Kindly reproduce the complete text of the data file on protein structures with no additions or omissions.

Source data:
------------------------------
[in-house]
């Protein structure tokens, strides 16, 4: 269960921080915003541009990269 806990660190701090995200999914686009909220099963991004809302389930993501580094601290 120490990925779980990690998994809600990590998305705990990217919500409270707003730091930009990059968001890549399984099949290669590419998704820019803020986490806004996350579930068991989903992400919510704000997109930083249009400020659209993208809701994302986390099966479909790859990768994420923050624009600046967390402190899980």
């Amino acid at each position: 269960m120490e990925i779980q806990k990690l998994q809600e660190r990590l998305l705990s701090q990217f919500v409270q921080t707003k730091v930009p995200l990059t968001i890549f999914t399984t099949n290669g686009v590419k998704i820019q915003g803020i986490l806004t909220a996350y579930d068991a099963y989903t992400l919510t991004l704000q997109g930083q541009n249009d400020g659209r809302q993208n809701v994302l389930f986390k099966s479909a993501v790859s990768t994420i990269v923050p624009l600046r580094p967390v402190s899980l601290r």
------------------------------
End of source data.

[in-house]
């Protein structure tokens, strides 16, 4: 269960921080915003541009990269 806990660190701090995200999914686009909220099963991004809302389930993501580094601290 120490990925779980990690998994809600990590998305705990990217919500409270707003730091930009990059968001890549399984099949290669590419998704820019803020986490806004996350579930068991989903992400919510704000997109930083249009400020659209993208809701994302986390099966479909790859990768994420923050624009600046967390402190899980």
């Amino acid at each position: 269960m120490e990925i779980q806990k990690l998994q809600e660190r990590l998305l705990s701090q990217f919500v409270q921080t707003k730091v930009p995200l990059t968001i890549f999914t399984t099949n290669g686009v590419k998704i820019q915003g803020i986490l806004t909220a996350y579930d068991a099963y989903t992400l919510t991004l704000q997109g930083q541009n249009d400020g659209r809302q993208n809701v994302l389930f986390k099966s479909a993501v790859s990768t994420i990269v923050p624009l600046r580094p967390v402190s899980l601290r």